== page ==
The practice of repeating the reading of a word, sentence or paragraph produced, somehow, from un Enlightenment, for months, years… every day, over and over, it is highly recommended by the ancient Sages in India, where it is followed as a science since immemorial times.
As a complement to other spiritual disciplines, its effects are incalculable on mind (do not forget to include the unconscious, of course…) establishing and strengthening specific dynamics of the Master for spiritual development of the pupil who is who is responsible for applying, by the laws of free will. This is what we want after all, is it not?
The availability and openness to understand this is crucial.
In the West is little known, but even the aspirant of these stops, which has access to it, feel it very difficult to apply it as a methodological guide for inner growth.
In despite of all these contingencies on the one hand, and resistance on the other, it is wise to be well warned of its importance in achieving continuous Grace of the Guru and its consequences.
It would be like if you were listen to them at different times of moods, that we experience in the physical coexistence, “on or near” of the Master, in an Ashram or elsewhere, also physical, since the use of imagination as instrument in the early stages is also useful, it help us.
And in a very subtle level, it will open conditions to a greater understanding and enjoyment of teaching, by connecting and complicity maintained between them in the generated approach of each other, favoring incalculably the action of the Sage.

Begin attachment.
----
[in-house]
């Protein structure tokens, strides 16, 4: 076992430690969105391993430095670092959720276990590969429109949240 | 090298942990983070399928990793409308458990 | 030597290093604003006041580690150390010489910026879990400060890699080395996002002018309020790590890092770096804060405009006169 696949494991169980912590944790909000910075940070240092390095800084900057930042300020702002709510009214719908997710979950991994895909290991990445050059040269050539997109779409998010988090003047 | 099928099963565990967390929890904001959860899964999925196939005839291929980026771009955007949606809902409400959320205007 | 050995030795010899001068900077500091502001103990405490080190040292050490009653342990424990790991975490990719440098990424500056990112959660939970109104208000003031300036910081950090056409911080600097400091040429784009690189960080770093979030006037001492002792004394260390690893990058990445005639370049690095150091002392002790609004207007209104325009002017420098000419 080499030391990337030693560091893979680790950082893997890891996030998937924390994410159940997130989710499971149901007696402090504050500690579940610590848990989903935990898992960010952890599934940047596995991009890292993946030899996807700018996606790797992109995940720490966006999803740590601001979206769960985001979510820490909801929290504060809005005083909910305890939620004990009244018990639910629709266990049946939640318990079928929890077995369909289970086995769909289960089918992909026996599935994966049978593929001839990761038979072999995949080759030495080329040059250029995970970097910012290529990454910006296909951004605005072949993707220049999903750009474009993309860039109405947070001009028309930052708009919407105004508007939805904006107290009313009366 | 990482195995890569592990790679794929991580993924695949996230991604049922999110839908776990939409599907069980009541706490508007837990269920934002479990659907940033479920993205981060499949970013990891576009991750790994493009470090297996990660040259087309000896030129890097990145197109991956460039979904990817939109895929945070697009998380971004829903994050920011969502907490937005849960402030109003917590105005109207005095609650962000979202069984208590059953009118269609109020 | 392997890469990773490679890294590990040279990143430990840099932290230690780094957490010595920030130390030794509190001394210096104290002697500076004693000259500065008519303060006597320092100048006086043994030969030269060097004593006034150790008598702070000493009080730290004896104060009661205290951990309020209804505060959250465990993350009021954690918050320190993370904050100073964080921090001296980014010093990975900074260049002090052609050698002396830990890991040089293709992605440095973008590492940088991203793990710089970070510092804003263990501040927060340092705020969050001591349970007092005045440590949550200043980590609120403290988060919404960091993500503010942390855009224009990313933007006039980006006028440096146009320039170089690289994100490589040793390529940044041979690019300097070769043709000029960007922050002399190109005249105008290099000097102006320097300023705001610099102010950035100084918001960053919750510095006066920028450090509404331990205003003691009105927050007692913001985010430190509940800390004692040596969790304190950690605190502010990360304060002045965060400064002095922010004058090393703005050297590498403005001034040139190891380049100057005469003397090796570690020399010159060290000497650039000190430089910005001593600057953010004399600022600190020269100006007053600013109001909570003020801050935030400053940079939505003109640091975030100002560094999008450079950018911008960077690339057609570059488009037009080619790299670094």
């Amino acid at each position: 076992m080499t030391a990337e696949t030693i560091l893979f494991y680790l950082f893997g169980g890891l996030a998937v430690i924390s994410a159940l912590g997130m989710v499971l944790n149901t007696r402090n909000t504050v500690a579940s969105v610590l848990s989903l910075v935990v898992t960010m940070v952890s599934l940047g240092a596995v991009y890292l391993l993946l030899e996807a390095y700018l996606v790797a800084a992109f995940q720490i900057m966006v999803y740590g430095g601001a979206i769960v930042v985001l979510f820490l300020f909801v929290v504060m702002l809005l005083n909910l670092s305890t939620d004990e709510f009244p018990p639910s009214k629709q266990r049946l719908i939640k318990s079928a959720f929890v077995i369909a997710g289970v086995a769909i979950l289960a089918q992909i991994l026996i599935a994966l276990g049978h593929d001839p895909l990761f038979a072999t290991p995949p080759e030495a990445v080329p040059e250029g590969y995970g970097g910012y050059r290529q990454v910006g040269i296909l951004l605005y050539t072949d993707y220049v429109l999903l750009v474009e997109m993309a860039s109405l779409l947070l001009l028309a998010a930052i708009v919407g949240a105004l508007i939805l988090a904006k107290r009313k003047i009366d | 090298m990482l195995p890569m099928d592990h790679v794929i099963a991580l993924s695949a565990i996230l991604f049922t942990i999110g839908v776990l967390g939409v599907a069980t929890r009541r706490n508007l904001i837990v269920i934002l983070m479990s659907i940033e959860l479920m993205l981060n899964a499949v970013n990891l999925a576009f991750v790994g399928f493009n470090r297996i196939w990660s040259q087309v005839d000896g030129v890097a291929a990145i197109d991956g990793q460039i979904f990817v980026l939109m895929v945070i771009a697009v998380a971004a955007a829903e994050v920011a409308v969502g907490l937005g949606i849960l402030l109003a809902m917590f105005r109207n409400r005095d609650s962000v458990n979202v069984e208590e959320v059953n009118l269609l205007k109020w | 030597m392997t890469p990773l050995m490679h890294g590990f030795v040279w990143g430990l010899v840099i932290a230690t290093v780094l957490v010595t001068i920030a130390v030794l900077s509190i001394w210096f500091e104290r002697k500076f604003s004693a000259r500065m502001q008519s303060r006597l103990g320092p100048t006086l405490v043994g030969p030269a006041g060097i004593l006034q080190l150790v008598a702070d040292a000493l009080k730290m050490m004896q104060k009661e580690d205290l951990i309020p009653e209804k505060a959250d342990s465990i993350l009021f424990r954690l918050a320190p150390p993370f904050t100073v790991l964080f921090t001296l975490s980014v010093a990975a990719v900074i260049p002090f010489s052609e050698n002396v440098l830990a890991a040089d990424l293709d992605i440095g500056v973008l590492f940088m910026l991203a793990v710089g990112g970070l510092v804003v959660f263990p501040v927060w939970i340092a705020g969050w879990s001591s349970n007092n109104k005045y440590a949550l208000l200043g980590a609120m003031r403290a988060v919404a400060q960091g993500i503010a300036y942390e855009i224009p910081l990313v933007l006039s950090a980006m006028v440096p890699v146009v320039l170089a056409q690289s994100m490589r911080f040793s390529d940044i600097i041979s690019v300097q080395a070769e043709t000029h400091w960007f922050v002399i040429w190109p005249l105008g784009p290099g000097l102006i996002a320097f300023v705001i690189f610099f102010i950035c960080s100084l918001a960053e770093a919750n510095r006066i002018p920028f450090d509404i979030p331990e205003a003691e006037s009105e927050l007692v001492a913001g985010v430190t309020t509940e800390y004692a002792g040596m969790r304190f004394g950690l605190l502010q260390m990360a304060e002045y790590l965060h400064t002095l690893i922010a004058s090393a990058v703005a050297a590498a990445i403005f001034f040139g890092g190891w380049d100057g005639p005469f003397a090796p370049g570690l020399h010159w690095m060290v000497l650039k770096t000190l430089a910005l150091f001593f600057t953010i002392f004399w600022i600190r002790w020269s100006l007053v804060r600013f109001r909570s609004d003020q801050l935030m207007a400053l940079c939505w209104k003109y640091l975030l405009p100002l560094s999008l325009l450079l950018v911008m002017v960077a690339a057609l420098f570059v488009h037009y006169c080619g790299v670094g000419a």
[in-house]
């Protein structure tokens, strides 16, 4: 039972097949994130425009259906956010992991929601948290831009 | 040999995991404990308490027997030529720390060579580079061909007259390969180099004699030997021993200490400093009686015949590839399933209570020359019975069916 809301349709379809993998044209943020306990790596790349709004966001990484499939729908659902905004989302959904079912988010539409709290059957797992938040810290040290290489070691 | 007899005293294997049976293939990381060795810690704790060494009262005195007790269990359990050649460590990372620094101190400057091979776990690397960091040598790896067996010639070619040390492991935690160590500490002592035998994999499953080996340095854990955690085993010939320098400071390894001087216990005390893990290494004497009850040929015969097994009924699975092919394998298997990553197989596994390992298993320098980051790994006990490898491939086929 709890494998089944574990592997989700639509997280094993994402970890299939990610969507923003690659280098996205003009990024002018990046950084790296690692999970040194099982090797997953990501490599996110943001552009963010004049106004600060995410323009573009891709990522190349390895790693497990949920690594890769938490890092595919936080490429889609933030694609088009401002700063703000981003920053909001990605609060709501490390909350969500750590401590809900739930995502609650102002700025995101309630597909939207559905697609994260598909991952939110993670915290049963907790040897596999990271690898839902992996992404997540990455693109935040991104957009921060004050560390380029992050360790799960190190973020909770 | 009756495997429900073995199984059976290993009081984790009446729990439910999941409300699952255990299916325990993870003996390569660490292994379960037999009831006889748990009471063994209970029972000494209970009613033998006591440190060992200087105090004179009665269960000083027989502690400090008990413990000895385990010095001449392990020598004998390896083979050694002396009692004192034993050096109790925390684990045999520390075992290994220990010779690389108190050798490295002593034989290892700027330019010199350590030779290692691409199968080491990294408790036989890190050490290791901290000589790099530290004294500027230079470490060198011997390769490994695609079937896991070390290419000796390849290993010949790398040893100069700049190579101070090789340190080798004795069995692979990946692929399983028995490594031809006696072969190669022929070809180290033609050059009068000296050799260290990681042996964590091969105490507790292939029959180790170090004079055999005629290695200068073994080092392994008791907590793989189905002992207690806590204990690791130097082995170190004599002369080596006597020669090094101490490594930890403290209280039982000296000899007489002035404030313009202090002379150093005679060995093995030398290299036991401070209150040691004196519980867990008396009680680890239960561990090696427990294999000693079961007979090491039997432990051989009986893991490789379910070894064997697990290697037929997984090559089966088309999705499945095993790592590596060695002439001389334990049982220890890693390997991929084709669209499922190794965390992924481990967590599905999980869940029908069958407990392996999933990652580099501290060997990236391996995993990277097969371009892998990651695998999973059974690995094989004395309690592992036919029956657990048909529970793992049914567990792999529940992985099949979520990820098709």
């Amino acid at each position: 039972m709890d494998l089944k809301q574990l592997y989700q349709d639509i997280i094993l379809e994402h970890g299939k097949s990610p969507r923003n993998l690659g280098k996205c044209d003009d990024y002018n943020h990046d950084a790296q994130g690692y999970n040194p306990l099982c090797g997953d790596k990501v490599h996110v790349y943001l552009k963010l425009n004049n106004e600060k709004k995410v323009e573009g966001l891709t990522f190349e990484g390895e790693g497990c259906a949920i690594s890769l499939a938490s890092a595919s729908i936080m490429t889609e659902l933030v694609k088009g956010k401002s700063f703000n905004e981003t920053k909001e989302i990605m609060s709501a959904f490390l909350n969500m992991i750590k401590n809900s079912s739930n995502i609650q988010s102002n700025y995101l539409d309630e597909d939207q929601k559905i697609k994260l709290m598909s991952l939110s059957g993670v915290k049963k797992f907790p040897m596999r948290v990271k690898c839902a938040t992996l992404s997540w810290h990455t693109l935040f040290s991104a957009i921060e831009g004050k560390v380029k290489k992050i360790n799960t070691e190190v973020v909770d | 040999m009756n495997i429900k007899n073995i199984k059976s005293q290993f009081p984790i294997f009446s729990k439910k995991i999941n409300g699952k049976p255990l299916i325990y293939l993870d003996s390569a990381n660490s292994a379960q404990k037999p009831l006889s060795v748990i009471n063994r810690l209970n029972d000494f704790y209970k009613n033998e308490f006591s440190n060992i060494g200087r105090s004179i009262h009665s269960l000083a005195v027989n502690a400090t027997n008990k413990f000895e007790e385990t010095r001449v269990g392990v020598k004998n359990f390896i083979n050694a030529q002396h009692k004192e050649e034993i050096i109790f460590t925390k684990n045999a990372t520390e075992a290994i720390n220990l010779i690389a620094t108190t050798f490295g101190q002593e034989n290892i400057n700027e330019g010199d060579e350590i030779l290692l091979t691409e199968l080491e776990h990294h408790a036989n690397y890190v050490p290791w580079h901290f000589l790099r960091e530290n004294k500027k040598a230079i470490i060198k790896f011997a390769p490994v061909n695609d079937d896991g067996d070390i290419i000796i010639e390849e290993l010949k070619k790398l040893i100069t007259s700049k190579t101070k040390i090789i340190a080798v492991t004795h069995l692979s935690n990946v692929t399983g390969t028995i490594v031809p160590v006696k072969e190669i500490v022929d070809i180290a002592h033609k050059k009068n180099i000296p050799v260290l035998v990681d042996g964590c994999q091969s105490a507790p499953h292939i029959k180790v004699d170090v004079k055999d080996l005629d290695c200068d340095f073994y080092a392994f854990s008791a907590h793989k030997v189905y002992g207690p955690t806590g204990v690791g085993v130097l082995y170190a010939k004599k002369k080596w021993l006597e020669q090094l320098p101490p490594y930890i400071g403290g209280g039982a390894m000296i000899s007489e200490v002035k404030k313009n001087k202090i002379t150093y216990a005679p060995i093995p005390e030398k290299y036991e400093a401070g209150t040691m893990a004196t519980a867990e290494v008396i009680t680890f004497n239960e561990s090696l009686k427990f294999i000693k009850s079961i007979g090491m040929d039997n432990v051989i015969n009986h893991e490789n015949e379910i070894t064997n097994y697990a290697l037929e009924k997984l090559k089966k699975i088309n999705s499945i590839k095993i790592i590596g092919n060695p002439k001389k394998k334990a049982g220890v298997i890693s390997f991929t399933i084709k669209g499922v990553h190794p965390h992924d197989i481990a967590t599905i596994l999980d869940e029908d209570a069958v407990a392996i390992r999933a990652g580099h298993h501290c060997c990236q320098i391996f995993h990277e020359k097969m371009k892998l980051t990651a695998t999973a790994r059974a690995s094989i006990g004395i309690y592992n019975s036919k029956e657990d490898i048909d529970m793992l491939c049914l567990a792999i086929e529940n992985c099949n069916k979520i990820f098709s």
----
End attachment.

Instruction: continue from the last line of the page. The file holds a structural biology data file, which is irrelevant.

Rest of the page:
So, let us pass the sayings to the Sages:
“…Master (Swami Yukteswar) emphasize on other occasions the futility of mere book reading.
– Do not confuse understanding with a larger vocabulary!, he remarked.
Sacred writings are beneficial in stimulating desire for inward realization, if one stanza at a time is slowly assimilated. Continual intellectual study results in vanity and the false satisfaction of an undigested knowledge.
Sri Yukteswar related one of his own experiences in scriptural edification. The scene was a forest hermitage in eastern Bengal, where he observed the procedure of a renowned teacher, Dabru Ballav. His method, at once simple and difficult, was common in ancient India. Dabru Ballav had gathered his disciples around him in the sylvan solitudes. The holy Bhagavad Gita was open before them:
Finally the guru spoke:
– Have you understood?
– Yes, sir. One in the group ventured this assertion.
The master dismissed the students, and turned to Sri Yukteswar:
The great sage smiled at Master in blessing.
If one busies himself with an outer display of scriptural wealth, what time is left for silent inward diving after the priceless pearls?.
Sri Yukteswar directed the study of his own disciples by the same intensive method of one-pointedness mind concentration.
Wisdom is not assimilated with the eyes, but with the atoms, he said.
When your conviction of a truth is not merely in your brain but in your all being, you may diffidently vouch for its meaning.
He discouraged any tendency a student might have to construe book-knowledge as a necessary step to spiritual realization.
The Rishis wrote in one sentence profundities that commentating scholars busy themselves over for generations, he remarked.
Endless literary controversy is for sluggard minds. What more liberating thought than ‘God is’—nay, ‘God’?.
But man does not easily return to simplicity. It is seldom “God” for him, but rather learned pomposities. His ego is pleased, that he can grasp such erudition.”
From the book Autobiography of a Yogi by Paramahansa Yogananda:
Chapter 12 – Years in My Master’s Hermitage,
Yogoda Satsanga Society; Complete edition, 1998.